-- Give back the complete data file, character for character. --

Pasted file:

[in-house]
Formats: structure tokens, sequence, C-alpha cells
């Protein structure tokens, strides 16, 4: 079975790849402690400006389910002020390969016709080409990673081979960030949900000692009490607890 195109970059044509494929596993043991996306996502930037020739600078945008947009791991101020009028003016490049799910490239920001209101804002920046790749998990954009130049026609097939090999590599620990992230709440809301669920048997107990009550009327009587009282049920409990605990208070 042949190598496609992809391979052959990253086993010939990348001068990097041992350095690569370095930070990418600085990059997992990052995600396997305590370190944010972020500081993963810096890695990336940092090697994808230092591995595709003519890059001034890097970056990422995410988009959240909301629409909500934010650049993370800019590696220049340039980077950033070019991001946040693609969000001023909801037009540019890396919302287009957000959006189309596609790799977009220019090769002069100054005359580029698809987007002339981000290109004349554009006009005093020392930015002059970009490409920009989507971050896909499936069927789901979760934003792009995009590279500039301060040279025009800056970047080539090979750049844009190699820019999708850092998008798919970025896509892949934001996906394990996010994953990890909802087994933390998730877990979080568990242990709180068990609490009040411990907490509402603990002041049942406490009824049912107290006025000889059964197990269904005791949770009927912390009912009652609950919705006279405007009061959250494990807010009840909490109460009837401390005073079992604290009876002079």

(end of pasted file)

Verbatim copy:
[in-house]
Formats: structure tokens, sequence, C-alpha cells
């Protein structure tokens, strides 16, 4: 079975790849402690400006389910002020390969016709080409990673081979960030949900000692009490607890 195109970059044509494929596993043991996306996502930037020739600078945008947009791991101020009028003016490049799910490239920001209101804002920046790749998990954009130049026609097939090999590599620990992230709440809301669920048997107990009550009327009587009282049920409990605990208070 042949190598496609992809391979052959990253086993010939990348001068990097041992350095690569370095930070990418600085990059997992990052995600396997305590370190944010972020500081993963810096890695990336940092090697994808230092591995595709003519890059001034890097970056990422995410988009959240909301629409909500934010650049993370800019590696220049340039980077950033070019991001946040693609969000001023909801037009540019890396919302287009957000959006189309596609790799977009220019090769002069100054005359580029698809987007002339981000290109004349554009006009005093020392930015002059970009490409920009989507971050896909499936069927789901979760934003792009995009590279500039301060040279025009800056970047080539090979750049844009190699820019999708850092998008798919970025896509892949934001996906394990996010994953990890909802087994933390998730877990979080568990242990709180068990609490009040411990907490509402603990002041049942406490009824049912107290006025000889059964197990269904005791949770009927912390009912009652609950919705006279405007009061959250494990807010009840909490109460009837401390005073079992604290009876002079």